Work progresses at former McKeesport YMCA
By Jennifer R. Vertullo
Published: Wednesday, March 6, 2013, 4:26 a.m.
With the renovation of its McKeesport Downtown Housing facility, Action Housing Inc. may be creating the largest passive house in the United States.
Since being awarded $968,221 in tax credits through the Pennsylvania Housing Finance Agency last April and a $10.1 million tax credit investment by PNC later in 2012, Action Housing is in the process of improving its 84 residential units in the former YMCA facility at 513 Sinclair St.
The 64,974-square-foot building includes 45 rental rooms, 14 transitional Bridge Housing units and 25 shelter rooms. In addition to larger rooms with more privacy, Action Housing is improving the facility's ecological footprint by increasing energy efficiency through foam insulation, specialized windows and a geothermal heating and cooling system.
“We've been told this will be the first multi-family passive house of its size in the country,” said James DeGrazia, a special projects consultant with Action Housing. “The tightness of this building will make it very efficient to operate and that's the key to making it work.”
With designs by the Thoughtful Balance architectural firm, Action Housing hopes to cut its utility bills in half through improved efficiency.
REPAL construction began demolition and asbestos abatement in November 2012. Construction of new units is under way, with an expected completion date set for December.
From Sixth Avenue, passersby can see crews digging wells for the geothermal system. From Fifth Avenue and Sinclair Street, crews are seen only when loading and unloading materials.
“There's not much going on outside the building,” McKeesport Downtown Housing property manager Anne Messner said. “Most of the stuff is going on inside.”
Messner said it's a complicated process to take on such a massive construction project in an occupied building, but crews couldn't displace the residents.
In May, residents will move from their current units to the new section before the job moves into its second phase.
The Bridge Housing rooms will be equipped with kitchens and bathrooms. The others will share bathrooms and have microwaves in the rooms. There will be a common lounge, kitchen and other rooms.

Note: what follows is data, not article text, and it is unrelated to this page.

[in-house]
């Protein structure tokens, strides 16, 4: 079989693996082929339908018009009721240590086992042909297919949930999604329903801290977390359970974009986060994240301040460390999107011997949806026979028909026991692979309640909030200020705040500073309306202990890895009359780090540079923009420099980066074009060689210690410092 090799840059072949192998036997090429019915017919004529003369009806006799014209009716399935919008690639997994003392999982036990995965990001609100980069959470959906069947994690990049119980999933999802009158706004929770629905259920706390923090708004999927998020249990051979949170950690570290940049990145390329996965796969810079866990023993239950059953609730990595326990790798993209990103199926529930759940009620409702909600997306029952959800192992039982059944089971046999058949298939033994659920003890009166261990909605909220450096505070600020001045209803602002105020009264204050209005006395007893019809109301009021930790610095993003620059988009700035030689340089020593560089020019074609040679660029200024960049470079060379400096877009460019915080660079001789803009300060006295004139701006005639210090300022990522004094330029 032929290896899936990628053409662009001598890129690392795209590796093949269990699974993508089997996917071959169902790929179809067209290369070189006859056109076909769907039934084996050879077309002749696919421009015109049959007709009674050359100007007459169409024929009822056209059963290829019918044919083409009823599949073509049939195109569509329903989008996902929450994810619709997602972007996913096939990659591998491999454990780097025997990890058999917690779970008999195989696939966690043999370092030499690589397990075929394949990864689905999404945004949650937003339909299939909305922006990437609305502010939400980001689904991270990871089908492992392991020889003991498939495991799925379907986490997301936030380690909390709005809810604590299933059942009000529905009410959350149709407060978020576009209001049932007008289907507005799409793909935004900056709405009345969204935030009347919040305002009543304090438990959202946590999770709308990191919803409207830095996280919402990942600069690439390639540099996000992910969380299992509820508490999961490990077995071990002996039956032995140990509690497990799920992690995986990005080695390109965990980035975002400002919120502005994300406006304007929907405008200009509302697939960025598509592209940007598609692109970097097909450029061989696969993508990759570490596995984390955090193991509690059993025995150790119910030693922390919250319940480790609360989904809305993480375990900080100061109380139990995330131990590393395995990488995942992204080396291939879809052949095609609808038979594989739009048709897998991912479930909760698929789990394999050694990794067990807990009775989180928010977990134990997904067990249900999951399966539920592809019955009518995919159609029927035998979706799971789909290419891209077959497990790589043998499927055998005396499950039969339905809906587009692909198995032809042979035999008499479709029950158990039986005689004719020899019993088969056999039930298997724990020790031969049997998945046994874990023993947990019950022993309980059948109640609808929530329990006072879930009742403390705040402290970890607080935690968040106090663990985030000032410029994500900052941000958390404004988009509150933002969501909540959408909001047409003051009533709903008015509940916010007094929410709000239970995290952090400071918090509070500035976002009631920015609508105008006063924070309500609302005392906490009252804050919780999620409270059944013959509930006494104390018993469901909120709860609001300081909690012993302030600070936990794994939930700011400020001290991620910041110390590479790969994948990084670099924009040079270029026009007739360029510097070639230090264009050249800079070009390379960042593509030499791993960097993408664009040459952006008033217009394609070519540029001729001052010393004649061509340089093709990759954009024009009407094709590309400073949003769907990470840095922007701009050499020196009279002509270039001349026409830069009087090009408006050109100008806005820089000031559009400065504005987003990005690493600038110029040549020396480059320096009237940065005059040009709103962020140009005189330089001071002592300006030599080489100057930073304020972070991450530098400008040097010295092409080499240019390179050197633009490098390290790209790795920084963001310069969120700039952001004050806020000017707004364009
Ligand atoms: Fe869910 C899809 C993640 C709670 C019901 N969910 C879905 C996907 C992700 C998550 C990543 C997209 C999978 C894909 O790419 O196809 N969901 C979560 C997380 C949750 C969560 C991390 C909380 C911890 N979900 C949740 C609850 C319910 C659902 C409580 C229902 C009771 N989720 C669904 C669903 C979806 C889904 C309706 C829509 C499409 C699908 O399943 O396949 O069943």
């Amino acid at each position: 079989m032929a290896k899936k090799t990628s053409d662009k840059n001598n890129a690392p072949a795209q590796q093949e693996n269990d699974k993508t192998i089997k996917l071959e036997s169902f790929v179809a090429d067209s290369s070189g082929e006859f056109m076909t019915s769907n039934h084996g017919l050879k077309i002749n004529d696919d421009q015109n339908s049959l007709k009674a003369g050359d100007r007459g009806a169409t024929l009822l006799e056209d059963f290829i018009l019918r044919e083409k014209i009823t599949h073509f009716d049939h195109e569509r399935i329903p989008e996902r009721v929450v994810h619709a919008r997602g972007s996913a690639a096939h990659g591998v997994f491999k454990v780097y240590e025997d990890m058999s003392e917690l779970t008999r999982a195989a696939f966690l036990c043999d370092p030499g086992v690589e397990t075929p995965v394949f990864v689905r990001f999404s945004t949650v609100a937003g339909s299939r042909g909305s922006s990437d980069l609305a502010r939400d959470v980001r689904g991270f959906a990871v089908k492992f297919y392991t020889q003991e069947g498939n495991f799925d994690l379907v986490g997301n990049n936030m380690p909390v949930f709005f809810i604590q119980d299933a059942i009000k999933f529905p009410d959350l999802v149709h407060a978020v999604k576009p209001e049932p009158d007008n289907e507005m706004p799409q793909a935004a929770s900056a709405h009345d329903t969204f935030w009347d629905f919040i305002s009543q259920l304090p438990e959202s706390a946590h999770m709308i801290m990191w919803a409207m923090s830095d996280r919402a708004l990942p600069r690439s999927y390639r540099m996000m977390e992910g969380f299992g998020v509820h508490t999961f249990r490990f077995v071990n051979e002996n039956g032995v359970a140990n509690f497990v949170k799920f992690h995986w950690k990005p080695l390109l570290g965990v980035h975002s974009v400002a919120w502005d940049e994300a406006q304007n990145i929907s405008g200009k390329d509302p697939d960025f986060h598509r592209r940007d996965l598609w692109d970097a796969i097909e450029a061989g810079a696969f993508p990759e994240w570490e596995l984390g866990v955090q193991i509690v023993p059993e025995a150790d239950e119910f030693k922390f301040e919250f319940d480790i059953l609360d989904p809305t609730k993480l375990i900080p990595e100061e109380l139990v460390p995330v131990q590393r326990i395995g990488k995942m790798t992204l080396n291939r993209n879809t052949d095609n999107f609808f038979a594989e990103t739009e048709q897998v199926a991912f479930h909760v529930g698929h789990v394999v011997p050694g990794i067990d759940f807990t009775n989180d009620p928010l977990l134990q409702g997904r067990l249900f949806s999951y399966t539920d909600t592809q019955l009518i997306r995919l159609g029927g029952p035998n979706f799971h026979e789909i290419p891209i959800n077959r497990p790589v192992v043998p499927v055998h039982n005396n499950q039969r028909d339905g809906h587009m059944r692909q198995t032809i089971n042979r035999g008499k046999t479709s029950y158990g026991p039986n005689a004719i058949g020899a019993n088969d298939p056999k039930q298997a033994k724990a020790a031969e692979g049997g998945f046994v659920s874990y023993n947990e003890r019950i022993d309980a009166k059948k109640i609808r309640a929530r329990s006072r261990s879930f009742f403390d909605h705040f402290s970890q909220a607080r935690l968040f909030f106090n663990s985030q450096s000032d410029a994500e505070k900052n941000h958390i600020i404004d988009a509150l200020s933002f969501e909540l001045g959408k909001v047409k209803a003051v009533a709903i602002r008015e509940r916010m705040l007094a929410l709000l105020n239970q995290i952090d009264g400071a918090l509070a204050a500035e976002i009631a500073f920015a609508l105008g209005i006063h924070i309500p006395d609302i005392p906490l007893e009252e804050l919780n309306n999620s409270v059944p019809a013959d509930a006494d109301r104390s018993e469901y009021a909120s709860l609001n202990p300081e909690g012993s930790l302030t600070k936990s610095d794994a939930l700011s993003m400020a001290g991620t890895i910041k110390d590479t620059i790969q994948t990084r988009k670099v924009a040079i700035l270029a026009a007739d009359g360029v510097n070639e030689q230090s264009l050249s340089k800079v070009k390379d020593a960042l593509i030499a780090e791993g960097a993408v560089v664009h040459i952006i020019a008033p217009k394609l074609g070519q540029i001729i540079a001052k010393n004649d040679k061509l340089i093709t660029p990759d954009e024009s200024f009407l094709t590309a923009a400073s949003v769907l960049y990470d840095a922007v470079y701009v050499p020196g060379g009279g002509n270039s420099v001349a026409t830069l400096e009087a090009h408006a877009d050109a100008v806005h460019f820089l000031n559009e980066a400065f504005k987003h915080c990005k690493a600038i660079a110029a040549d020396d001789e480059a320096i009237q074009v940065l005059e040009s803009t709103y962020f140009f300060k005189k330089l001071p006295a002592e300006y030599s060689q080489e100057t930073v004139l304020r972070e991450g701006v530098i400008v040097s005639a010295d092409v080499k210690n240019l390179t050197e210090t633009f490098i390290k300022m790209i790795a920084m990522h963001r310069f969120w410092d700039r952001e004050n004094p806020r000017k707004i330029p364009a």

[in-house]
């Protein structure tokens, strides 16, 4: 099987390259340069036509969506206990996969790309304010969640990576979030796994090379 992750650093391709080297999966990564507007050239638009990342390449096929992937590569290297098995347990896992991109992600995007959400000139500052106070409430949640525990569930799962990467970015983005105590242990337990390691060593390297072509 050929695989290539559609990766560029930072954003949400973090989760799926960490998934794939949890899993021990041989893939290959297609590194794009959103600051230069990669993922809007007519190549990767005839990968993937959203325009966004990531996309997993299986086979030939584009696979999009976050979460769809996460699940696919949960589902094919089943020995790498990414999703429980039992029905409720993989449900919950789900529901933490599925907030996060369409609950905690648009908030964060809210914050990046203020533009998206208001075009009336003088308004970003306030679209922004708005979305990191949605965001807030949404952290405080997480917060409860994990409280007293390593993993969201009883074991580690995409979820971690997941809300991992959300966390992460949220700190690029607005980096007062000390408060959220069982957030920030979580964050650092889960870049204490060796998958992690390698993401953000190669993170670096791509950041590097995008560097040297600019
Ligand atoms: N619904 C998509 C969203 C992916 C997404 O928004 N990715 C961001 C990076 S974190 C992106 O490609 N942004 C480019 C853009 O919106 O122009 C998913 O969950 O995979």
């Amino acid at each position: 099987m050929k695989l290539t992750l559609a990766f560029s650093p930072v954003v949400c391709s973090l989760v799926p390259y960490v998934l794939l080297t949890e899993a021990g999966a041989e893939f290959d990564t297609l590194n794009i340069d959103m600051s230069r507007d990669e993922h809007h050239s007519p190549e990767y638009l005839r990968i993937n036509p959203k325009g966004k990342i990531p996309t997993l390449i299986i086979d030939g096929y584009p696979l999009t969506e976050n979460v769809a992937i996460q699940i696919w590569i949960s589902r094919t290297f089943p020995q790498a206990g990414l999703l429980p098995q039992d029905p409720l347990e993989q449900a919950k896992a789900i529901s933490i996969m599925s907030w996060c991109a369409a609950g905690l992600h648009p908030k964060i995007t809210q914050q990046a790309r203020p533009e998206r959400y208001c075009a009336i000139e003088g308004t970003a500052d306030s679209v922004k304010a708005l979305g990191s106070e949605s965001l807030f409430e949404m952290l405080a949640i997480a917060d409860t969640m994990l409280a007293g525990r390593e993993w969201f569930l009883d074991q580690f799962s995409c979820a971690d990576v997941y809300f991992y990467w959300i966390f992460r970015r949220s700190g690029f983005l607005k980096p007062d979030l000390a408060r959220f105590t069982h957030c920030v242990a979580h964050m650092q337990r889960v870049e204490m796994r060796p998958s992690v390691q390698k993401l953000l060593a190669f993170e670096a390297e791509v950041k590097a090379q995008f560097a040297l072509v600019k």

With the YMCA building serving as housing since its inception in 1922, it has been a community resource for individuals who need low-income or transitional housing opportunities. The shelter and Bridge Housing programs moved there in the 1980s.
Before the YMCA left its Sinclair Street facility in 2010, Allegheny County Department of Human Services approached Action Housing about managing the units already on site to maintain fair housing opportunities in the downtown area.
DeGrazia said Action Housing tries to lead residents to programs that can help them set attainable goals.“We've had people go from shelter to Bridge and then become residents,” DeGrazia said. “Some will become employees and work here. Others will move on from that and get a better job. We've had successes with motivated people.”
Devon Hester, 38, successfully completed the Bridge Housing program and now is employed with McKeesport Downtown Housing.
“It was a blessing for me,” Hester said. “You have to utilize the services for your benefit. If you don't go through the programs and learn something, you will see yourself in the same situation that got you there.”
Nicholas Reese, 18, who is living in the shelter at McKeesport Downtown Housing, said he thinks building improvements will allow Action Housing to help more people improve their lives in a comfortable setting. He hopes to stay in the shelter while finding education opportunities through Job Corps.
“It's helping me get up on my feet,” he said. “Everyone in here is really kind. This is the closest I've felt to feeling like I've had a family in a long time.”
Messner said the role of property manager at McKeesport Downtown Housing is more than the traditional meaning of that title.
Like a den mother, she makes sure residents have access to community food pantries, job training programs and health care resources.
“The plan is in the works to have many social services here so that we don't have to send people out,” Messner said, noting talks are beginning now but offices wouldn't open until construction is complete.
“We're trying to drive more consistent services here for our residents to have immediate access,” DeGrazia said.
Jennifer R. Vertullo is a staff writer for Trib Total Media. She can be reached at 412-664-9161, ext. 1956, or firstname.lastname@example.org.
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